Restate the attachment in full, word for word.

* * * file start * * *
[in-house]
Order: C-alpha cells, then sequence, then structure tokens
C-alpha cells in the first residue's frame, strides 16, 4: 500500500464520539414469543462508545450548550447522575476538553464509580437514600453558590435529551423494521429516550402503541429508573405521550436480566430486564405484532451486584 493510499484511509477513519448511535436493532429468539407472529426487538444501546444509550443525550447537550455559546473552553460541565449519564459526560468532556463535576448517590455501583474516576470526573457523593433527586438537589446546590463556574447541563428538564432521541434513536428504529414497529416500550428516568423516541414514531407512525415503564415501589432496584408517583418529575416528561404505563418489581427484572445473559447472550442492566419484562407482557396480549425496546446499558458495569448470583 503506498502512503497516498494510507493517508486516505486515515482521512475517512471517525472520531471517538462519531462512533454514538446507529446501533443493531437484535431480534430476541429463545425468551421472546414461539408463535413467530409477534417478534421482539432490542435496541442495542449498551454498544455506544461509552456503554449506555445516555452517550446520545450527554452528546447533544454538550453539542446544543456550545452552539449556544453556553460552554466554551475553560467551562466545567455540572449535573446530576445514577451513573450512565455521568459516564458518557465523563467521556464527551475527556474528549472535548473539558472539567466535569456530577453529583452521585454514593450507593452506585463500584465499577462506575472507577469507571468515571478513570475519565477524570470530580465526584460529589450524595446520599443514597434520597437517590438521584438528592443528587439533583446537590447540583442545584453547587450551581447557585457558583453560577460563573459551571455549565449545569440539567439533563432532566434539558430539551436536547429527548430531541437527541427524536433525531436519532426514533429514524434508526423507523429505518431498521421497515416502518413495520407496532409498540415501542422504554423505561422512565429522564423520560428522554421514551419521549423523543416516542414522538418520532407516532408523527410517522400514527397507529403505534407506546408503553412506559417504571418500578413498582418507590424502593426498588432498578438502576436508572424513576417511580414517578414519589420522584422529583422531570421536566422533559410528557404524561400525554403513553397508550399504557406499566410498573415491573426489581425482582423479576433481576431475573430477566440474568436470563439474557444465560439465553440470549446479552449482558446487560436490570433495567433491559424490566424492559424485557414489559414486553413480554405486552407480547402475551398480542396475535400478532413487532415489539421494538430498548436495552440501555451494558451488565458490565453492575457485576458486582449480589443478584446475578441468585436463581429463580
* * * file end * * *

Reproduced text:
[in-house]
Order: C-alpha cells, then sequence, then structure tokens
C-alpha cells in the first residue's frame, strides 16, 4: 500500500464520539414469543462508545450548550447522575476538553464509580437514600453558590435529551423494521429516550402503541429508573405521550436480566430486564405484532451486584 493510499484511509477513519448511535436493532429468539407472529426487538444501546444509550443525550447537550455559546473552553460541565449519564459526560468532556463535576448517590455501583474516576470526573457523593433527586438537589446546590463556574447541563428538564432521541434513536428504529414497529416500550428516568423516541414514531407512525415503564415501589432496584408517583418529575416528561404505563418489581427484572445473559447472550442492566419484562407482557396480549425496546446499558458495569448470583 503506498502512503497516498494510507493517508486516505486515515482521512475517512471517525472520531471517538462519531462512533454514538446507529446501533443493531437484535431480534430476541429463545425468551421472546414461539408463535413467530409477534417478534421482539432490542435496541442495542449498551454498544455506544461509552456503554449506555445516555452517550446520545450527554452528546447533544454538550453539542446544543456550545452552539449556544453556553460552554466554551475553560467551562466545567455540572449535573446530576445514577451513573450512565455521568459516564458518557465523563467521556464527551475527556474528549472535548473539558472539567466535569456530577453529583452521585454514593450507593452506585463500584465499577462506575472507577469507571468515571478513570475519565477524570470530580465526584460529589450524595446520599443514597434520597437517590438521584438528592443528587439533583446537590447540583442545584453547587450551581447557585457558583453560577460563573459551571455549565449545569440539567439533563432532566434539558430539551436536547429527548430531541437527541427524536433525531436519532426514533429514524434508526423507523429505518431498521421497515416502518413495520407496532409498540415501542422504554423505561422512565429522564423520560428522554421514551419521549423523543416516542414522538418520532407516532408523527410517522400514527397507529403505534407506546408503553412506559417504571418500578413498582418507590424502593426498588432498578438502576436508572424513576417511580414517578414519589420522584422529583422531570421536566422533559410528557404524561400525554403513553397508550399504557406499566410498573415491573426489581425482582423479576433481576431475573430477566440474568436470563439474557444465560439465553440470549446479552449482558446487560436490570433495567433491559424490566424492559424485557414489559414486553413480554405486552407480547402475551398480542396475535400478532413487532415489539421494538430498548436495552440501555451494558451488565458490565453492575457485576458486582449480589443478584446475578441468585436463581429463580